Six out of five stars, ha-ha! ******

Thursday, July 22, 2010

Muse at Roskilde Festival, 2010

When Muse hit the Orange stage at Roskilde Festival in Denmark Saturday July 3rd, the 40,000 people strong audience was in for a treat. The band was on fire and proved once more, why they are regarded one of the best live bands around these days.

Composer, vocalist and very talented lead guitarist Matt Bellamy led the audience on a breathtaking, ninety minutes journey into Muse territory aided by his fellow band members: bassist Chris Wolstenholme and (left-handed) drummer Dom Howard. The concert was dynamic and tight, Bellamy’s vocal and guitar riffs brilliant against the sweaty drum and bass sound.

Muse played all the songs that people were there to hear: Uprising, Super Massive Black Hole, Undisclosed Desire, Resistance etc. etc., actually it felt like listening to one long chart show! An obvious proof of Bellamy’s brilliant song writing talent. Between songs the band played snatches of The Animals’ House Of The Rising Sun, Led Zeppelin’s Who Knows Who, Nirvana’s School and Rage Against The Machine’s Maggie’s Farm and that just spiced up the concert even further. The highlight came when Bellamy decided to play his guitar behind his head, Jimi Hendrix style, during Plug In Baby.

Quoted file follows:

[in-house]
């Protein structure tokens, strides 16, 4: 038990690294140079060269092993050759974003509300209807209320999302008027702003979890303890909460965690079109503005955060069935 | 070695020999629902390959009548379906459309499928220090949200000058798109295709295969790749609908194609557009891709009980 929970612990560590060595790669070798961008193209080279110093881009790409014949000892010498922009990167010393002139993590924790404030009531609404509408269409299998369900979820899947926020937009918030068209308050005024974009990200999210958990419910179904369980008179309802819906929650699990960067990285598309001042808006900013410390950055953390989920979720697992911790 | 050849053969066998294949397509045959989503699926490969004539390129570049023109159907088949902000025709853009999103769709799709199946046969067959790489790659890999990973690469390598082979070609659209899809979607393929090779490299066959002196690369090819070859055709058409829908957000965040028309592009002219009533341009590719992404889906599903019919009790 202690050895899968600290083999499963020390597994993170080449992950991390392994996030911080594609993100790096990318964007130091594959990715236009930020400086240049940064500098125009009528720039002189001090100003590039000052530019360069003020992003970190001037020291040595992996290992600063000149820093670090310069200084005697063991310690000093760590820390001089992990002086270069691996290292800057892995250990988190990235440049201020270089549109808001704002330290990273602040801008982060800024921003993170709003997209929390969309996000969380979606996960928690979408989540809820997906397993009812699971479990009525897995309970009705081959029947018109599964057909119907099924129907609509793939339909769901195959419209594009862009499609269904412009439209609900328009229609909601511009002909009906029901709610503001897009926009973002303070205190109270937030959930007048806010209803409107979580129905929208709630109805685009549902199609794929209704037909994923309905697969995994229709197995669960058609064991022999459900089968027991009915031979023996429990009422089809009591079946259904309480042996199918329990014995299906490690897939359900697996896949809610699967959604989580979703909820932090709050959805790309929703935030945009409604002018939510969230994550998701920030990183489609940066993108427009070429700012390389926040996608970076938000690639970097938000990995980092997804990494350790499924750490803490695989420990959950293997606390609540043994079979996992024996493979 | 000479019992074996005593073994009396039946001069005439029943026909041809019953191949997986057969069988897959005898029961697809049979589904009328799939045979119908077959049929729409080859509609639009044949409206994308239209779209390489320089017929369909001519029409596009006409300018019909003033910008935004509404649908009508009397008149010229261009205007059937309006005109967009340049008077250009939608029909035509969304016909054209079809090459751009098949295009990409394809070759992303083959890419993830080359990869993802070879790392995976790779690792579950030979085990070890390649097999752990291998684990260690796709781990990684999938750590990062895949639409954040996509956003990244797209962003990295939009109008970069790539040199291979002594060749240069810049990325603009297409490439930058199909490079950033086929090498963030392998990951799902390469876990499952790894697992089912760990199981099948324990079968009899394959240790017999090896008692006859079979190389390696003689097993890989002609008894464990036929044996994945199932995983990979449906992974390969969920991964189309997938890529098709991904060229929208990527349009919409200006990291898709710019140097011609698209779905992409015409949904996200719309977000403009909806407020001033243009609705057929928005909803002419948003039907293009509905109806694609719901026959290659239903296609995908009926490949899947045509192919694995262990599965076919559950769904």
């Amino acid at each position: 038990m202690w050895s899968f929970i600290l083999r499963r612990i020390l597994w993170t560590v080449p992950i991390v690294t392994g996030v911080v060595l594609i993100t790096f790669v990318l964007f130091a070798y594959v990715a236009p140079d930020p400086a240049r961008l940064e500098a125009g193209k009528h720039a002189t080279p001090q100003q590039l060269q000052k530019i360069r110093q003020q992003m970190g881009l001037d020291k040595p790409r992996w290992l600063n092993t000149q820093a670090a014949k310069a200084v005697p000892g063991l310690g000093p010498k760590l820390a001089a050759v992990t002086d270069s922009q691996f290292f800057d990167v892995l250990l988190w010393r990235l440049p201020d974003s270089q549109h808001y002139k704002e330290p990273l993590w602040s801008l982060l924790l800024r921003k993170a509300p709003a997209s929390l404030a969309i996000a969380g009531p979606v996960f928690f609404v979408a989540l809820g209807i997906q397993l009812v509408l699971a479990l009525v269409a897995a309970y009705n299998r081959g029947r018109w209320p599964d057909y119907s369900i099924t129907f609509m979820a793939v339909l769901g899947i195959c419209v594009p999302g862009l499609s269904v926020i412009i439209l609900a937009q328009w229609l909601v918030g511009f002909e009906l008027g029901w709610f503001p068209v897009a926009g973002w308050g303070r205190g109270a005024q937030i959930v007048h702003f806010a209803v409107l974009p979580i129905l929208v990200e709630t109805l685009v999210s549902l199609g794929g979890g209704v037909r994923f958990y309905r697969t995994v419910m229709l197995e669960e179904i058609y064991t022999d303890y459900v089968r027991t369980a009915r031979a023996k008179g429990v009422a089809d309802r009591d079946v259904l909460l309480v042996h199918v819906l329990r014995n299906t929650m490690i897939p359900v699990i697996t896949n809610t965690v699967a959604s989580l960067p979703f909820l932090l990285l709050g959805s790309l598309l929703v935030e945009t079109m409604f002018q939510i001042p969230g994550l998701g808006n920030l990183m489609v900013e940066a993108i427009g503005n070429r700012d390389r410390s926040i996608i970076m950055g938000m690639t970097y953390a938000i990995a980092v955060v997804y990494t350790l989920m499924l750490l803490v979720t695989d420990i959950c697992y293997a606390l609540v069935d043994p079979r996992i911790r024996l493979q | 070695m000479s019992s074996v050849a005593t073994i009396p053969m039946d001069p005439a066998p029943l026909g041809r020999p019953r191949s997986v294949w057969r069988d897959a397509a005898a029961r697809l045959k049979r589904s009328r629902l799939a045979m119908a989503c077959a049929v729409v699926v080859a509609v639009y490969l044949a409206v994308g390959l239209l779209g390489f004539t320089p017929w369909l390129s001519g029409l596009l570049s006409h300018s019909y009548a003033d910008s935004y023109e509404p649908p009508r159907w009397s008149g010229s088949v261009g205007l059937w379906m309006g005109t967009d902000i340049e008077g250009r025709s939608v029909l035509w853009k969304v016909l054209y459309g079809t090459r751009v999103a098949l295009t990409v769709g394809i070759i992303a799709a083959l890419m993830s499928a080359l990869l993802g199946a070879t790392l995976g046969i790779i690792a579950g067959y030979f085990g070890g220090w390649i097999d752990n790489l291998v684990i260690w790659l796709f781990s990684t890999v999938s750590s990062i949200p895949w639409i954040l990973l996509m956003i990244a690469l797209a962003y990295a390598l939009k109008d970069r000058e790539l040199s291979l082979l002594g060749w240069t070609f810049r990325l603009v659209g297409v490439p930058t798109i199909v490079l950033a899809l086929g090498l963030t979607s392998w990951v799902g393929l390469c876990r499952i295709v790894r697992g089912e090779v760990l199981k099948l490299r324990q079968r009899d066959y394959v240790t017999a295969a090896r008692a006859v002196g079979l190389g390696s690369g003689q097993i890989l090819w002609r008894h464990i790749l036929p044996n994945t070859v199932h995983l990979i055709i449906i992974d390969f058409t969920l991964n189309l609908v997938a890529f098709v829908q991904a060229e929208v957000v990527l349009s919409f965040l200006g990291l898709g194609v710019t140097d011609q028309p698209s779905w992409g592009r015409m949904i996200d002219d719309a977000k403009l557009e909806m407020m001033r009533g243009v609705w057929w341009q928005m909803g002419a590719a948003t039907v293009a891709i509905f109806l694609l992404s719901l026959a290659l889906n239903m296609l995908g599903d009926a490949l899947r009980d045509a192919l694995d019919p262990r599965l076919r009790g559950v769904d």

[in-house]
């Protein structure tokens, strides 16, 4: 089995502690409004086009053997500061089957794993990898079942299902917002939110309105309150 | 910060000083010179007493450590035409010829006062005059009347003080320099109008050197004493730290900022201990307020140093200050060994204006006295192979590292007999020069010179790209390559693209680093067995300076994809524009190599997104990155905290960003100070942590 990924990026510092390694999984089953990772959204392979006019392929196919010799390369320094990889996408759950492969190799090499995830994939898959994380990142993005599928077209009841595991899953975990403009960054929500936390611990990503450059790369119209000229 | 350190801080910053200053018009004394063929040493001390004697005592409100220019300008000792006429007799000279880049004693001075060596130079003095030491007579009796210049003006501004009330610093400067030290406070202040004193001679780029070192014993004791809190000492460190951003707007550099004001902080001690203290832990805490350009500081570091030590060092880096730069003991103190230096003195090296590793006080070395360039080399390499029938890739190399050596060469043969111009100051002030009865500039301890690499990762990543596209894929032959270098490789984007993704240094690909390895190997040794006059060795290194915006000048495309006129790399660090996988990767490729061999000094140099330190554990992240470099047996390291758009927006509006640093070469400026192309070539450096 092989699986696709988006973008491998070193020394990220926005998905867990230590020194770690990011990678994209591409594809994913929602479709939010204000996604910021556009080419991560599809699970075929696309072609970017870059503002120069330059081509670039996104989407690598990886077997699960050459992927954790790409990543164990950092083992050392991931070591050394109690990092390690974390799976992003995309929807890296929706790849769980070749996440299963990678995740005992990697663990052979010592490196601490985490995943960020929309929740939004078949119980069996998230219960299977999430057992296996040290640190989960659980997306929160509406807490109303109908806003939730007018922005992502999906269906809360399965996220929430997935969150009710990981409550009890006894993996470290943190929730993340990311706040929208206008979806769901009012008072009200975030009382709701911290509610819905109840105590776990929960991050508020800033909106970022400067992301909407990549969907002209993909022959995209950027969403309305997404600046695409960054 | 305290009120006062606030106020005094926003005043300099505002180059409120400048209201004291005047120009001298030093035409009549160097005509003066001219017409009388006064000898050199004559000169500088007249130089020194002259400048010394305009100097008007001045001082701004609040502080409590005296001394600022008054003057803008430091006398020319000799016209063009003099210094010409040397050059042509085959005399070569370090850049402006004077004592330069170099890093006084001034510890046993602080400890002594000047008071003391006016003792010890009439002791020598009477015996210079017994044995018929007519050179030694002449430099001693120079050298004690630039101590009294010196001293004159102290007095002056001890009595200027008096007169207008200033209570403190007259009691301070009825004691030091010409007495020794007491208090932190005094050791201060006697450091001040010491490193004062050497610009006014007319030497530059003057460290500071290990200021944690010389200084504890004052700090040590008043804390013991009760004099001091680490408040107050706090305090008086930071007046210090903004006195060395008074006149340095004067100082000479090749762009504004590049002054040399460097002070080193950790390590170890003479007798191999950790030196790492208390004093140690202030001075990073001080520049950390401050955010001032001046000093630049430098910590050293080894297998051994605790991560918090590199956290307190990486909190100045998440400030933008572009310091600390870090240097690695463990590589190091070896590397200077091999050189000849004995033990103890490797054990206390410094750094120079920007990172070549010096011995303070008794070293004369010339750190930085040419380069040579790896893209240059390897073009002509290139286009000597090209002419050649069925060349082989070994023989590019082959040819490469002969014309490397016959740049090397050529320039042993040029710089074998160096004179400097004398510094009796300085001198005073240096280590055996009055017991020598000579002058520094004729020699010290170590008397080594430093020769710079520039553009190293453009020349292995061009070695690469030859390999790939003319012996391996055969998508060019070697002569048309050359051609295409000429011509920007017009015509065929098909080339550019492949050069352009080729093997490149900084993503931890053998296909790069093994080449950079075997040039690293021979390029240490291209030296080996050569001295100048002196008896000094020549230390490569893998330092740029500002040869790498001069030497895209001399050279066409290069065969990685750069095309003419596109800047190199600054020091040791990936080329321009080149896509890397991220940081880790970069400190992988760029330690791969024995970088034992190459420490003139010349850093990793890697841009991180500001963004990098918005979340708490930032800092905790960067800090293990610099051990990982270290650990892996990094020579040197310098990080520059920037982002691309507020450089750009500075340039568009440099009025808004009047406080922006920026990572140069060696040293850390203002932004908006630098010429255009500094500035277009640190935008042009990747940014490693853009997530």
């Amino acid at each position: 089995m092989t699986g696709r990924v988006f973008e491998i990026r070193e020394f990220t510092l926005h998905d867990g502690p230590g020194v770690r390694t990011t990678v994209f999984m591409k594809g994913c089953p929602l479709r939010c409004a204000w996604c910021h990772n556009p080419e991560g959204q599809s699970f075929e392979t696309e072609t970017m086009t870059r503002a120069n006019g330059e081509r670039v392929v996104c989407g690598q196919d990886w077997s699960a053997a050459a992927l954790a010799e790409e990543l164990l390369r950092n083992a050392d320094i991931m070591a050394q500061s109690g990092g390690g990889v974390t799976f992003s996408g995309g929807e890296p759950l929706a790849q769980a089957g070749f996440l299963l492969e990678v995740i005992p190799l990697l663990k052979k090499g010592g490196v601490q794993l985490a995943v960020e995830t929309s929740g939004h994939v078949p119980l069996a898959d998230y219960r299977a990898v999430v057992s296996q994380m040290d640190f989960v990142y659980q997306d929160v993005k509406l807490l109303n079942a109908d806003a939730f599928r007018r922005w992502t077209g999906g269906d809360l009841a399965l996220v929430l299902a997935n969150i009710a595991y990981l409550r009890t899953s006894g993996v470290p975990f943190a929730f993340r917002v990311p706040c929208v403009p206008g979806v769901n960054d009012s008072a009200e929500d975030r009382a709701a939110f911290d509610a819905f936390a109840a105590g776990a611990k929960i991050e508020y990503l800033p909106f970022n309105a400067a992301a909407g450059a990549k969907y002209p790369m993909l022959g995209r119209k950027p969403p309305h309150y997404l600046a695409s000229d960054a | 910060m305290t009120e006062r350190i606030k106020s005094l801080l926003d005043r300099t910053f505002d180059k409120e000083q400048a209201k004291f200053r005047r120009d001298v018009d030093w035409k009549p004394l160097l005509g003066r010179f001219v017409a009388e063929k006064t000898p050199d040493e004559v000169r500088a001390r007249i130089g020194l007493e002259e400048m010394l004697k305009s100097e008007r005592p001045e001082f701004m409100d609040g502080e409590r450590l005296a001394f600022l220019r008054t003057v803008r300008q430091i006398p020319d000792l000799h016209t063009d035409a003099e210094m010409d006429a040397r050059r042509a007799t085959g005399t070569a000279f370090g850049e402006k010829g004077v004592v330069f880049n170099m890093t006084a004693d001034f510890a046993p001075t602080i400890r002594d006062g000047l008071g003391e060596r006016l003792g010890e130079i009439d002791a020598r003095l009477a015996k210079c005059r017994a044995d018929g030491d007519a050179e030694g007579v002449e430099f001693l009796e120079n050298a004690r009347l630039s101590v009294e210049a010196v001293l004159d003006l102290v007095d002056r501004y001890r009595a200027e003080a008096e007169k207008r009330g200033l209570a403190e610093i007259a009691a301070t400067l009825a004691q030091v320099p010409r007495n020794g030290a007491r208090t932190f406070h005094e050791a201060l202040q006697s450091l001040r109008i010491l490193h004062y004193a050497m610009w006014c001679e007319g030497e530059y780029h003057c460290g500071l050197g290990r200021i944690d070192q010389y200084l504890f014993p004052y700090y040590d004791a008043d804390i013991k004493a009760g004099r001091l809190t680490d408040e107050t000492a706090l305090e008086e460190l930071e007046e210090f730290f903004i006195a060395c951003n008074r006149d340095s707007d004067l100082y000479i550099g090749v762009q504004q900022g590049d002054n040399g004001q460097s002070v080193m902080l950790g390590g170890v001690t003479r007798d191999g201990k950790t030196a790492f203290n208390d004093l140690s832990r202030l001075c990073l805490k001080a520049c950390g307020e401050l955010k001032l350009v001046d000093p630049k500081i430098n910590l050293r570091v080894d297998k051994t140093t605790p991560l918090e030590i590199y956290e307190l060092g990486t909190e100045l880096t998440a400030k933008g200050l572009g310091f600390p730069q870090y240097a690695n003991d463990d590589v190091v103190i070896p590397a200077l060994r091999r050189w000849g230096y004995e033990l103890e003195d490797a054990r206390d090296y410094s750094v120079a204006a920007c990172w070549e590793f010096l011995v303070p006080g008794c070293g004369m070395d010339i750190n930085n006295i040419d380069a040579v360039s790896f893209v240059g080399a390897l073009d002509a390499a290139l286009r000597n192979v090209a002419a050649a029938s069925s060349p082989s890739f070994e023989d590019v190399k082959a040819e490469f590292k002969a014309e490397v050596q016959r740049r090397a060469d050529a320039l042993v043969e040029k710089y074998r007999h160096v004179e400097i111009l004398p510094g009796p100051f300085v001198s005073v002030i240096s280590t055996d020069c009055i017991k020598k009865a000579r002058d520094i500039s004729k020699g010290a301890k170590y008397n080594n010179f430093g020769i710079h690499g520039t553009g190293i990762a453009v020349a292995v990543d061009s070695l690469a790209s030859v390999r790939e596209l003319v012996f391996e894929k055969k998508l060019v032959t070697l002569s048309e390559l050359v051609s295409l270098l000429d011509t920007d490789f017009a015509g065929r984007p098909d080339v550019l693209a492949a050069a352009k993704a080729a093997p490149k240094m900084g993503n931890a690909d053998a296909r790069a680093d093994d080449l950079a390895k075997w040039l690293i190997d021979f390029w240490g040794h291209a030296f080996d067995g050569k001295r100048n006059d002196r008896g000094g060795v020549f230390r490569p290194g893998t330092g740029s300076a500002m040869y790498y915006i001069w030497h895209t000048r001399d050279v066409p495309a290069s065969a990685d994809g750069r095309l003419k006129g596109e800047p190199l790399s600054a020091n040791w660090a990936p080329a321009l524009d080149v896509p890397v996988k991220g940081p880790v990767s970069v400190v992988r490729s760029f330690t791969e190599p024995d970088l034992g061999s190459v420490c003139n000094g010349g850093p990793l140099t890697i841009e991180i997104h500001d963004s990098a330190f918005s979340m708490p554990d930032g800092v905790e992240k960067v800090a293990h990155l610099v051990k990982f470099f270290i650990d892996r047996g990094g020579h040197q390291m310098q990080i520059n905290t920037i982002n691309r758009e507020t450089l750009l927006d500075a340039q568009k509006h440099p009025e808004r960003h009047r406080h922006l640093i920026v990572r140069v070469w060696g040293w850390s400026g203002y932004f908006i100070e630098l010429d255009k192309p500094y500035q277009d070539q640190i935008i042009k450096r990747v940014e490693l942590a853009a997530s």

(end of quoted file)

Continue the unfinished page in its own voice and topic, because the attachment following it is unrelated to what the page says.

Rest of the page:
Hit upon hit of symphonic rock were thrust upon the enthusiastic audience, who showed their appreciation by singing along, jumping, clapping, waving flags and all in all enjoying this unique experience on a perfect summer night. When Muse went off stage around midnight, no one was in doubt that the British band is the top of today’s progrock. What a blast of a concert!

1. Uprising
2. Supermassive Black Hole
3. Map of the Problematique
4. Hysteria
5. Stockholm Syndrome
6. United States of Eurasia
7. Feeling Good (Leslie Bricusse & Anthony Newley cover)
8. Undisclosed Desires
9. Resistance